My name is Harriet Amos. This is my story as a profoundly deaf child journeying to adulthood in a hearing world. My parents began to realise I wasn’t hearing well when I was around the age of three. I remember my parents covering their mouths to see if I could hear, and I would easily become frustrated and angry.
I remember going for hearing test after hearing test. But I was so observant that somehow, I was passing every hearing test even though my mom, who knows me best, was convinced I had hearing loss. After countless referrals and evaluations, I was finally diagnosed and fitted with hearing aids at seven years old.
As soon as they put my Phonak hearing aids in my ears, I looked at my Mum with a smile from ear to ear and said, “I can hear the birds singing.” My Mum said it was a car alarm and burst into tears.
Everyone around me is hearing and no one signs, so as I began to go through school struggling and missing certain words, I found myself filling in the gaps. Time after time, however, I would get it totally wrong. I know a lot of people with hearing loss can relate to that. But usually, if I didn’t tell people, they wouldn’t suspect that I was deaf. They always joke that I am a fraudster and only do it for the disability allowance. If only that were true!
They always joke I am a fraudster and only do it for the disability allowance.
I chose not to go to college. I really just wanted to get to work. One of my job managers wanted me to make phone calls. In that organization, our clients were not native-English speakers, so there would often be an accent. I explained that if this was part of my job, I would need an interpreter. They refused and said that wasn’t professional. I was earning good money, but I couldn’t stay in and environment where I felt discriminated against.
A year ago, when I had another hearing test, I was told that hearing aids were not strong enough for me anymore and that I should consider a cochlear implant (CI). I was referred to Cambridge Addenbrookes Hospital, and it turned out that I was a perfect candidate for a CI.
I was told not to expect to hear straight away, and that I had to put in lots of brain training and hard work. But having had hearing aids changed so many times, having been told each time that I had to learn to hear with new aids, I automatically thought that the new CI would be a similar experience, and that I would be able to hear.
Everything I was reading about cochlear implants was positive and stated that on switch-on day people could hear everything. So, on September 8, 2021, I drove to Cambridge to have my surgery. The procedure was successful, but two days later I put in my hearing aid and broke down crying. I knew there was no going back now since I wasn’t able to hear with my hearing aid anymore, which was one of the risks of the operation. I knew this was going to be the hard part, as I could only wear one hearing aid! But I just didn’t realise how hard!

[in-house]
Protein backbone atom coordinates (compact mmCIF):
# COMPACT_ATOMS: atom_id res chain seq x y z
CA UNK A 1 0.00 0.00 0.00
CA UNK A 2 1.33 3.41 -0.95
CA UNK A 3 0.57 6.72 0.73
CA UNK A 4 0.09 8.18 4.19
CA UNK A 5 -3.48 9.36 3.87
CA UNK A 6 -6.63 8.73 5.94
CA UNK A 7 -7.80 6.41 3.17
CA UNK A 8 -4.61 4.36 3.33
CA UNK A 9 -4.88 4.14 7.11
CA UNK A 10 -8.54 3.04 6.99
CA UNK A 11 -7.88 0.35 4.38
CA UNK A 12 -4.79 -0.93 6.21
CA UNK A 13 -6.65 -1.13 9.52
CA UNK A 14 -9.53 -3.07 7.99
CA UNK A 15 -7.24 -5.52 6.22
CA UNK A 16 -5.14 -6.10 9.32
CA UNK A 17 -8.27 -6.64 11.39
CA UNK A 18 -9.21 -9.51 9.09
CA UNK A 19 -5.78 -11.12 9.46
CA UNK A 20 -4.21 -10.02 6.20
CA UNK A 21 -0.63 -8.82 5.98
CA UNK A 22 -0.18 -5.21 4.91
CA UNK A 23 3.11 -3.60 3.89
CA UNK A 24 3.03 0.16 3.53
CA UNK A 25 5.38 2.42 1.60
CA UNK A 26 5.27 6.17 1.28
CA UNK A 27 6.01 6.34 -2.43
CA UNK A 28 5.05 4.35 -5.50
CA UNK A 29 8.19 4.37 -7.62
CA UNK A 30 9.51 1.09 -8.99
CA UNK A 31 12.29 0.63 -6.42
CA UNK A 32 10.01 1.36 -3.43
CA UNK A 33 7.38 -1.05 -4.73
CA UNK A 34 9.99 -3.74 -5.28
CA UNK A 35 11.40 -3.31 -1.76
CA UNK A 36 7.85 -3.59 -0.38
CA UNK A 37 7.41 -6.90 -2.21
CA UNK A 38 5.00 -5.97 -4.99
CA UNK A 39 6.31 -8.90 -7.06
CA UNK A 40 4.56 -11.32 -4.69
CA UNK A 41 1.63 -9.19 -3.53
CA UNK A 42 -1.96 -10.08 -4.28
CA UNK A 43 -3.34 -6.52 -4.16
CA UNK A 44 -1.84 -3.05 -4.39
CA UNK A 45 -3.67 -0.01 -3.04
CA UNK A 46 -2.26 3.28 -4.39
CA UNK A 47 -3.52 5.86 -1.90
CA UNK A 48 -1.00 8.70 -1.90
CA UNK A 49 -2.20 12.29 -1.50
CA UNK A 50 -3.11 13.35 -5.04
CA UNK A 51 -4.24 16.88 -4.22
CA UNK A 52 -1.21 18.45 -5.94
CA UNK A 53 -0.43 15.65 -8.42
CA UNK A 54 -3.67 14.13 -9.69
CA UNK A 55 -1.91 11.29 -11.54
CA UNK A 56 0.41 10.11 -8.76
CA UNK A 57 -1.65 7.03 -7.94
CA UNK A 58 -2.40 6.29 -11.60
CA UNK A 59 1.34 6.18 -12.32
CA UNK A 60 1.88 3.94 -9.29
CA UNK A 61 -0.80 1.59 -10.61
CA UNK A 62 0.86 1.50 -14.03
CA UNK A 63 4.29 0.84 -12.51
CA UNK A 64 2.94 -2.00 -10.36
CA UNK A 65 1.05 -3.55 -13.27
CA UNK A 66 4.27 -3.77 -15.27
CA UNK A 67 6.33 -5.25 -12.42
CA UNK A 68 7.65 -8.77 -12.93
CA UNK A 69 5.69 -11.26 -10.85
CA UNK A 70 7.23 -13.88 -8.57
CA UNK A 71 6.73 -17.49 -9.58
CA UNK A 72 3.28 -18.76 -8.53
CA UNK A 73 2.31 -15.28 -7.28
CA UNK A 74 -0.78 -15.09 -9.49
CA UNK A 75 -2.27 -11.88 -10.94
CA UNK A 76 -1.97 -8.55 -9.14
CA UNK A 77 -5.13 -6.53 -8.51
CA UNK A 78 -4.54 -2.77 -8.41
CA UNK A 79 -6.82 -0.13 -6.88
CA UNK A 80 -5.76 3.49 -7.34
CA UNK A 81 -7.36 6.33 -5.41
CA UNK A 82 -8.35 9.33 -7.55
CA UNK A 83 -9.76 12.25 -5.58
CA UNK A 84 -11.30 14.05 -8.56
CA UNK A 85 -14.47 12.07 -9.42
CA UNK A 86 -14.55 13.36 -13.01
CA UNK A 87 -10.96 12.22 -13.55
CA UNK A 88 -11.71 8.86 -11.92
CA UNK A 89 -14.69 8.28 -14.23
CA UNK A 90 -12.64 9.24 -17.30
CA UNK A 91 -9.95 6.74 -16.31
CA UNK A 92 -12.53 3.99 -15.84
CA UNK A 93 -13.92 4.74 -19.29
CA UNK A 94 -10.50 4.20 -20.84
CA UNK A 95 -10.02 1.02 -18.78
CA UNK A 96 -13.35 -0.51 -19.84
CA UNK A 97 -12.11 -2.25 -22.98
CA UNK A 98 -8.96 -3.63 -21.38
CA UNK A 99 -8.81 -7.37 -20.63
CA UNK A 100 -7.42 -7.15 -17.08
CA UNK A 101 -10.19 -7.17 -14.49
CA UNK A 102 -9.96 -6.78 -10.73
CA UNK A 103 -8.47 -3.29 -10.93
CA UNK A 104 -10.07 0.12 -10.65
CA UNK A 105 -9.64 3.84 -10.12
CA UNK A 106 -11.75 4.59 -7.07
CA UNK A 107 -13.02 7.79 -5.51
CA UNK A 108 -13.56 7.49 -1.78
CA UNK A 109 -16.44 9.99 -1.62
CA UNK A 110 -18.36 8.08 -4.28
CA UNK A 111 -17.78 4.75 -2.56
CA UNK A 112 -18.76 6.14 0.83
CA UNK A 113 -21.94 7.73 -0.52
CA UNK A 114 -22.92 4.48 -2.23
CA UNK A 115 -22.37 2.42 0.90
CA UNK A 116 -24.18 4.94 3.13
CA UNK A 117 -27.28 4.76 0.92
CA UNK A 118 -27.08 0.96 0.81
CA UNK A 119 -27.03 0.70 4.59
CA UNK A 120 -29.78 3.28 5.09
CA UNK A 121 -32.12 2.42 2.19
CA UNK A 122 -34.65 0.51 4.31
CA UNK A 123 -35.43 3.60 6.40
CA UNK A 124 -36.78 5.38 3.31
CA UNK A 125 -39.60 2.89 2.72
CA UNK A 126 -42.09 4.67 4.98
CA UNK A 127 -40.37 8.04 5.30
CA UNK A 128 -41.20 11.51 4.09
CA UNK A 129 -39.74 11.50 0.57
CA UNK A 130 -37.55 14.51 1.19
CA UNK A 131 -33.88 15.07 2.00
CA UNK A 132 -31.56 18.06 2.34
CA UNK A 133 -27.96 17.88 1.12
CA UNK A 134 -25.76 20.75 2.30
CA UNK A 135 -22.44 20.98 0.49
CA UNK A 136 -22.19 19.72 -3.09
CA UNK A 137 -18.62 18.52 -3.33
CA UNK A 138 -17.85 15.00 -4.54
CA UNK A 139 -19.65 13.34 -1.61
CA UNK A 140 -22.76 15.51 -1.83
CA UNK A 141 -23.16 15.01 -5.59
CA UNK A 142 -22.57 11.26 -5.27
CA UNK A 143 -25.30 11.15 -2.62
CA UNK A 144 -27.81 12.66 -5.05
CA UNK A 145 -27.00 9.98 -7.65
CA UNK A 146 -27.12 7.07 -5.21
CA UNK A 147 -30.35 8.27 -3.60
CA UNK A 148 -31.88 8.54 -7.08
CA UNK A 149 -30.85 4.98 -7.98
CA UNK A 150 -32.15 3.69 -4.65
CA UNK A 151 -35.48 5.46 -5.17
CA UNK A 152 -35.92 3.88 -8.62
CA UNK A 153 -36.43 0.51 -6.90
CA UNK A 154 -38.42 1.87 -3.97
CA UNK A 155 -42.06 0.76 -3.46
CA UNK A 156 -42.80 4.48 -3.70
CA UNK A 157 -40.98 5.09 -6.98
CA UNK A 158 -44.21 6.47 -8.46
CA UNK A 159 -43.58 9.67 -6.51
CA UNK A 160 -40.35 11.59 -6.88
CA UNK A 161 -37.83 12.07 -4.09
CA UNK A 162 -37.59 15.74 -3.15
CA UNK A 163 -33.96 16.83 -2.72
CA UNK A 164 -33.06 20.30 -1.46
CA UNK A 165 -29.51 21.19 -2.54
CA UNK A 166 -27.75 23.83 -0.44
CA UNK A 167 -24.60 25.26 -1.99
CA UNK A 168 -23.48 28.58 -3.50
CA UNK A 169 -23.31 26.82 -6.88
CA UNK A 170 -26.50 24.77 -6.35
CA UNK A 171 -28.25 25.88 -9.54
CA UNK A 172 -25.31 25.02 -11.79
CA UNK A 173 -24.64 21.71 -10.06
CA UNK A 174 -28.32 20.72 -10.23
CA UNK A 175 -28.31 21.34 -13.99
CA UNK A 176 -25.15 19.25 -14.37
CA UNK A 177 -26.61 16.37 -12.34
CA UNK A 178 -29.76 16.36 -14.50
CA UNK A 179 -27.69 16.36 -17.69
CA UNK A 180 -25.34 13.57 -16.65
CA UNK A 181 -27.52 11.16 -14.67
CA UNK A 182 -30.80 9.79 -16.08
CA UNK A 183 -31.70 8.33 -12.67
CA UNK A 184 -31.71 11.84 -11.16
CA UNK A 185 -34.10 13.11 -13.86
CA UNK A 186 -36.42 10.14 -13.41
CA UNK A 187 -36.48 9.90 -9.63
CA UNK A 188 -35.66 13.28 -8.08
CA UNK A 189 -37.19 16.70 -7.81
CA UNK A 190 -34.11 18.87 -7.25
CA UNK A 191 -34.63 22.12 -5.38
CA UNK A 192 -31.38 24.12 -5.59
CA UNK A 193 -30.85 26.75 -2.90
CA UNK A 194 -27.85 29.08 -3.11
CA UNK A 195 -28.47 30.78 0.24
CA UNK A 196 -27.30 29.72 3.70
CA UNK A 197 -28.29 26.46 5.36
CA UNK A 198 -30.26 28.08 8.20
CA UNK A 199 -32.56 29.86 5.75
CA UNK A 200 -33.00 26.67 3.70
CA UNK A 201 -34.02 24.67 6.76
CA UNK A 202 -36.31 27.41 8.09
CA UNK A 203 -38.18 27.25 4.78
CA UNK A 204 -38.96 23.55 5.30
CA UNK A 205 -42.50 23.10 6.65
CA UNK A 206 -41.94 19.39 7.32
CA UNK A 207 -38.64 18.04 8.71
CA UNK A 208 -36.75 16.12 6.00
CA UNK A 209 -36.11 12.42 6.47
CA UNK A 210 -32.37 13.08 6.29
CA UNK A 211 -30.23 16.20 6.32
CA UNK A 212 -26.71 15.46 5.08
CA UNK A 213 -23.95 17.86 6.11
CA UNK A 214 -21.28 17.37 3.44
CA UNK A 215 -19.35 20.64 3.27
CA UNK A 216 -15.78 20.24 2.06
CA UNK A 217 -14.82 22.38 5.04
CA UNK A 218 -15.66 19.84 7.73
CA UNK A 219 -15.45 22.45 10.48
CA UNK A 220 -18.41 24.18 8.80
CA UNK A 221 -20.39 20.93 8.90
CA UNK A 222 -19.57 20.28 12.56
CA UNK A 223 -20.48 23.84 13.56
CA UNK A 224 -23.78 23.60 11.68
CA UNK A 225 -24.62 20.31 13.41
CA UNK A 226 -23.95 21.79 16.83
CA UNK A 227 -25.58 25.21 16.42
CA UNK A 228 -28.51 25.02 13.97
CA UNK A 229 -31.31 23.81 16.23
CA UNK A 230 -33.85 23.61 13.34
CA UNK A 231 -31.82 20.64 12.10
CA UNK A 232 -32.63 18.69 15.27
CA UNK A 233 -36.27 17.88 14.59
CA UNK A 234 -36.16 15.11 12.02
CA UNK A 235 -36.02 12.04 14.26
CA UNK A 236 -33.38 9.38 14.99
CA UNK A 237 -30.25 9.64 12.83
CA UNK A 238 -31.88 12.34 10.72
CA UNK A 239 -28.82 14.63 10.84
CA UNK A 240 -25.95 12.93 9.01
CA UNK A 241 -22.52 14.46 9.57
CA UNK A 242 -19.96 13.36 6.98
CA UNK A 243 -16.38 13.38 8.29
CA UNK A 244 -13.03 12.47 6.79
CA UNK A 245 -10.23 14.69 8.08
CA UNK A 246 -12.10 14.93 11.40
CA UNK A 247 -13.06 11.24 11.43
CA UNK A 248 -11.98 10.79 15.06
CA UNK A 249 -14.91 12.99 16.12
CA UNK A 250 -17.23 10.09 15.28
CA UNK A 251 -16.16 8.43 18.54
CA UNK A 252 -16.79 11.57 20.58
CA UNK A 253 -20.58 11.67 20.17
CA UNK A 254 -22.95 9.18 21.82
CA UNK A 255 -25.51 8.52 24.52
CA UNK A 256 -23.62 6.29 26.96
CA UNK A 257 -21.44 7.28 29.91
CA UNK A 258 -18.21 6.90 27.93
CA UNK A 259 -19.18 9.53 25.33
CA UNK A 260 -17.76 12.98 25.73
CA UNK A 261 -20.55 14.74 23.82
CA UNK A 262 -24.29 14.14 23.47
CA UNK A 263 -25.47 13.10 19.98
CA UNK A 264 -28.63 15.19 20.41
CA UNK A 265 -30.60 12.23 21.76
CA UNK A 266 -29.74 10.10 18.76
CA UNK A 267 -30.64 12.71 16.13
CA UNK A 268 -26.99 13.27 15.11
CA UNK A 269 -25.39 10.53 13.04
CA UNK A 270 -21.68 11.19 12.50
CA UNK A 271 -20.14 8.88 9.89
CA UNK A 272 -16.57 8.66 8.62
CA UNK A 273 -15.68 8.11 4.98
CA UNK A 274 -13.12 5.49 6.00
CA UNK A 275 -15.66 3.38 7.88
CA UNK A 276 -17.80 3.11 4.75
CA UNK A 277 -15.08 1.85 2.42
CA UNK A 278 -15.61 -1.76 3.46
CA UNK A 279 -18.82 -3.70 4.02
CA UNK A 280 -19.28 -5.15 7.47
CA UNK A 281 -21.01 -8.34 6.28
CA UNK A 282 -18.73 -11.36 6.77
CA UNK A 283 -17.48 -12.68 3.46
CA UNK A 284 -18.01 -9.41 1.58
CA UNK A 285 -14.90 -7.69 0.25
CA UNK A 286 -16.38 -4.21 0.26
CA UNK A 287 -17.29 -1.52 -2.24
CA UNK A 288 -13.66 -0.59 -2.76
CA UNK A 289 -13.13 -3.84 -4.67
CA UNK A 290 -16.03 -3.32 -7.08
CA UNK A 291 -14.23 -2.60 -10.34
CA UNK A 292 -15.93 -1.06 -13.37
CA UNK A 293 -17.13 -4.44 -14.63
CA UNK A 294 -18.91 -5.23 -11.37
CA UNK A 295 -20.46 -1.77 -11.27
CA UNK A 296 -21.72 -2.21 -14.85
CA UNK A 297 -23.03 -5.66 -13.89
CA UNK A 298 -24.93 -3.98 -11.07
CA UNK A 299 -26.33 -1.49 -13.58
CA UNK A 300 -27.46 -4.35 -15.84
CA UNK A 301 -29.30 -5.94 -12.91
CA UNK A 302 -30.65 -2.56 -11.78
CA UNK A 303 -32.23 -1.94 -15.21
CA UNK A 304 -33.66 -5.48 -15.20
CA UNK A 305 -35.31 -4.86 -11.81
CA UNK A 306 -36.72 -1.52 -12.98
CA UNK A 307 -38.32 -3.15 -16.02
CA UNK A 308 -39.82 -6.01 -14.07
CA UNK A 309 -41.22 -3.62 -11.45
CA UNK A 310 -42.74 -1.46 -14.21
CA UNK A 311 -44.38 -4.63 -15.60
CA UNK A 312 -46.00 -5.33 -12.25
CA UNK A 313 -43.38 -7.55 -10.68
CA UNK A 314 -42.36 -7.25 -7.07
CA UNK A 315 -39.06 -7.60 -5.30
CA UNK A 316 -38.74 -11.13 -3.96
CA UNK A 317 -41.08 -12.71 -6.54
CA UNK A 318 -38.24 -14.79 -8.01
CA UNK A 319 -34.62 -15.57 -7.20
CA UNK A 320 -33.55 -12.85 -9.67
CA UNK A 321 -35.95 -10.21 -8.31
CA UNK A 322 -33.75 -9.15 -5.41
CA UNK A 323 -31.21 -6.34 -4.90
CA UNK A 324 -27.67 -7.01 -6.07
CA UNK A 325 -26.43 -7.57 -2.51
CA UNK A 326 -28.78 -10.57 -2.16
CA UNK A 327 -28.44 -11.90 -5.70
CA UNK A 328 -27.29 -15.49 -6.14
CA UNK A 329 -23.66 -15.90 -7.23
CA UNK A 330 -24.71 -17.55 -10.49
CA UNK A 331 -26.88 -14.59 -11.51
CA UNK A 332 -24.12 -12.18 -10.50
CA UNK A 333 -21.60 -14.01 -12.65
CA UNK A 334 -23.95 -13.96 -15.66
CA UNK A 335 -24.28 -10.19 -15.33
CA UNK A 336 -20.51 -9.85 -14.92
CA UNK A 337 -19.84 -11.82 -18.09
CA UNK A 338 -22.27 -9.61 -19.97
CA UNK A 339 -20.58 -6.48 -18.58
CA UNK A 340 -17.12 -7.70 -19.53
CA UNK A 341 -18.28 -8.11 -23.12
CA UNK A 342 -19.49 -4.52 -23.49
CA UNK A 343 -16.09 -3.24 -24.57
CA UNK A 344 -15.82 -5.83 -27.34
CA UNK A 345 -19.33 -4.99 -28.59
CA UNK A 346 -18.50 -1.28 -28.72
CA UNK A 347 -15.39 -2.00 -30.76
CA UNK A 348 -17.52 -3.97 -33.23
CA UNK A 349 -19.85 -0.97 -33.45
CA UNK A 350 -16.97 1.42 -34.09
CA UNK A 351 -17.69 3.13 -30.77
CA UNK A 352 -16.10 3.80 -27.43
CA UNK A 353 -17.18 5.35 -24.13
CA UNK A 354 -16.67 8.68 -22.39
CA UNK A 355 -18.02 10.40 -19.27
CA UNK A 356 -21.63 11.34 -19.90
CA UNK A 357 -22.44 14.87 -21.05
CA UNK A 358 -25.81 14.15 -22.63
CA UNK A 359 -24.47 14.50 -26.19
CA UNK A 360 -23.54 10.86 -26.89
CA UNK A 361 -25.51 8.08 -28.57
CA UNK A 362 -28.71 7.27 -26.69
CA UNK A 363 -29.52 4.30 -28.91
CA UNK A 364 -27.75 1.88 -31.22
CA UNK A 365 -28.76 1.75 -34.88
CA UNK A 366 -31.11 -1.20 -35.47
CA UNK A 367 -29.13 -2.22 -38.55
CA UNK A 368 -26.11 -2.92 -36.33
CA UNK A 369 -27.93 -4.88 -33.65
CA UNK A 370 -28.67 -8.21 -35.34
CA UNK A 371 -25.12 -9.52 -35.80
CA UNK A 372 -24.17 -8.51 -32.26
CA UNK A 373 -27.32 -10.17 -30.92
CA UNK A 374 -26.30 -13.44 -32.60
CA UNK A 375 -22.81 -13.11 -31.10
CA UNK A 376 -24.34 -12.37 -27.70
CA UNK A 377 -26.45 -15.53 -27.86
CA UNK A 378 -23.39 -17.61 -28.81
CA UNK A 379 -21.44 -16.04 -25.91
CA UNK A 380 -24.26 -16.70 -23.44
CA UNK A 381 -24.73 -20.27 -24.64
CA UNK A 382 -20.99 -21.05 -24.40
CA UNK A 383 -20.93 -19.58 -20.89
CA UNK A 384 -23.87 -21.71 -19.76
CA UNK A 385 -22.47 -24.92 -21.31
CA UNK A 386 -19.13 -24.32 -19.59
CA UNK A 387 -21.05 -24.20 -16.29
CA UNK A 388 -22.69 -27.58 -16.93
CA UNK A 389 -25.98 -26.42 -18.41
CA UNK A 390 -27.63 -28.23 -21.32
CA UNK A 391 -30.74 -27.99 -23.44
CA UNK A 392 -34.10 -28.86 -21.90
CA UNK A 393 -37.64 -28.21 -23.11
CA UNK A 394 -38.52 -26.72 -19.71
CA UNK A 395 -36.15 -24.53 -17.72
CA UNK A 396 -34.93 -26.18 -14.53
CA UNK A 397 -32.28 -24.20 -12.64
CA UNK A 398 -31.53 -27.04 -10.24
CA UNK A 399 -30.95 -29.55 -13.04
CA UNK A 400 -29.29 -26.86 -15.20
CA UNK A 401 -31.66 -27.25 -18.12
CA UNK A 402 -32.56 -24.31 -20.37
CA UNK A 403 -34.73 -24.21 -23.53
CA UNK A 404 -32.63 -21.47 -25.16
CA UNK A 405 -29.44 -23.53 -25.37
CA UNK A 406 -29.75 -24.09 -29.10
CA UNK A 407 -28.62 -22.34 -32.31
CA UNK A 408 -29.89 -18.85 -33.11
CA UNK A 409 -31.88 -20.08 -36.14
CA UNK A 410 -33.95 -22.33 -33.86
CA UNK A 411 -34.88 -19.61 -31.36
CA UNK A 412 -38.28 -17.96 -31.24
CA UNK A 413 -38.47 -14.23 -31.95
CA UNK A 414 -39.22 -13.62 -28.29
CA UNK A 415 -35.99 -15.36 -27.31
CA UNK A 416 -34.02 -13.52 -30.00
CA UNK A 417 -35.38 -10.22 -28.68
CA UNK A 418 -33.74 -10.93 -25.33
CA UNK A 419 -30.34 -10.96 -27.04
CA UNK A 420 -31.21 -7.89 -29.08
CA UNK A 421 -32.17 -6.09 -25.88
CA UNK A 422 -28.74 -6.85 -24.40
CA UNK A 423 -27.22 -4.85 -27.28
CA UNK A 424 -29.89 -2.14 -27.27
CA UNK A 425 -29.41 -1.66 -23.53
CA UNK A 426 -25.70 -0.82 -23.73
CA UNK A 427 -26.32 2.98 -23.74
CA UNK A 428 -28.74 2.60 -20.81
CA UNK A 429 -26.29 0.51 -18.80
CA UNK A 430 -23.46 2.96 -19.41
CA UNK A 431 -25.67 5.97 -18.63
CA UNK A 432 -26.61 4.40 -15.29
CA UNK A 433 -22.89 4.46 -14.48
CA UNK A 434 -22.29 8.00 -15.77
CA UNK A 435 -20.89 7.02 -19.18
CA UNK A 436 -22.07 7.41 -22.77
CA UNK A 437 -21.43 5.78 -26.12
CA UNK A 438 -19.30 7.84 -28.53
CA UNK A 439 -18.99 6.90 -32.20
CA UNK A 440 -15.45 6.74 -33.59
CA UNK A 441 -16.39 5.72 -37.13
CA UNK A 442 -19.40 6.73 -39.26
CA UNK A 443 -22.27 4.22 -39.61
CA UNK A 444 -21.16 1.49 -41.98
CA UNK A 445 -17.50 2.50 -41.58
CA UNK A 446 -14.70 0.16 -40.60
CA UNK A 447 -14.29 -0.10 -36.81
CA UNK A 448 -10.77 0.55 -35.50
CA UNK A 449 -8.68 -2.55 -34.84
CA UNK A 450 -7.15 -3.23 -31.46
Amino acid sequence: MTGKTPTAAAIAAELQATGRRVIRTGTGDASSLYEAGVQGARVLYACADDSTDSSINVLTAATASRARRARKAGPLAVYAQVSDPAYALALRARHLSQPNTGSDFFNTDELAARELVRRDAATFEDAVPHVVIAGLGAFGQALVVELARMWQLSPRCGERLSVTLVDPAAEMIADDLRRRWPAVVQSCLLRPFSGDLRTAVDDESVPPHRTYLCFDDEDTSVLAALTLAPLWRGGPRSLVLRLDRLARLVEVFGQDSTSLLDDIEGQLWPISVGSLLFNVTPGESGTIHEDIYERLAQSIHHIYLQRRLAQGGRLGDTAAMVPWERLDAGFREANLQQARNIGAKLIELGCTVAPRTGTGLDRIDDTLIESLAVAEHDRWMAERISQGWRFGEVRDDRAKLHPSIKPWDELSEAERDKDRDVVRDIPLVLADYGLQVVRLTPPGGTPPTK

I managed to get a switch-on day for September 29, 2021, and all I could think about was being able to hear for my birthday. I woke up on that day so excited, but by the time I walked into the audiologist’s office, I was crying. The audiologist asked what I was scared about, and I said I wanted to be able to hear the same as I did with hearing aids, or better. She told me bluntly that isn’t going to happen today. But I still didn’t believe it.
She told me bluntly that isn’t going to happen today. But I still didn’t believe it.
After all the testing and programming, she finally told me that I was switched on. I was convinced she did something wrong. All I could hear were beeps, and I couldn’t make out any words at all! I was also told that my brain would adapt to the new CI quicker if I used only it, so I couldn’t even rely on my other hearing aid to hear. As I left my appointment, I phoned my Mum crying, convinced that this was the biggest mistake of my life!
Nevertheless, I did the rehab exercises and hearing training as instructed. But “frustrated” doesn’t begin to describe how I felt about it. I could get something right five times in a row, and then would get it wrong on the sixth. I felt there was no consistency.
Every appointment, I would tell them that I was making so little progress I still regretted the surgery. But finally, in December 2021, I went to my appointment and was greeted by a deaf audiologist named Mira. I felt a tiny spark of hope thinking perhaps she would understand and could help me. Mira made some mapping changes and also set up my other Phonak Marvel hearing aid to work with my cochlear implant. So now, I was able to hear with both the cochlear implant and my hearing aid. And when she was done, my face lit up! I was smiling from ear to ear! I could hear everything!
I walked out of that appointment like the little seven-year-old girl getting hearing aids for the first time. I was hearing everything! I could stream music and make calls while driving. I felt like I was on cloud nine! Something that I thought was the biggest mistake turned out to be the best decision I have made in my life!
I now have the best of both worlds. When I want to fit in and hear, I can. When I want to put a pillow over my partner’s face for snoring so loud, I can remove my head piece and not hear it! I continue to be amazed at the clarity of sound that I hear. Music sounds amazing, and I’m constantly discovering new sounds that I’ve never heard before. With my new CI, I now aim to do all the things I’ve never done before!
For anyone thinking of having the surgery for a cochlear implant, be prepared for the hard work. Don’t get deceived by emotional YouTube videos of switch-on appointments, thinking you’ll hear everything at that first appointment. It takes rehab training, multiple mapping and adjustment appointments, and patience. Somewhere along the line, you might suffer setbacks and disappointments, but don’t lose hope. I promise you in the end it will be worth it!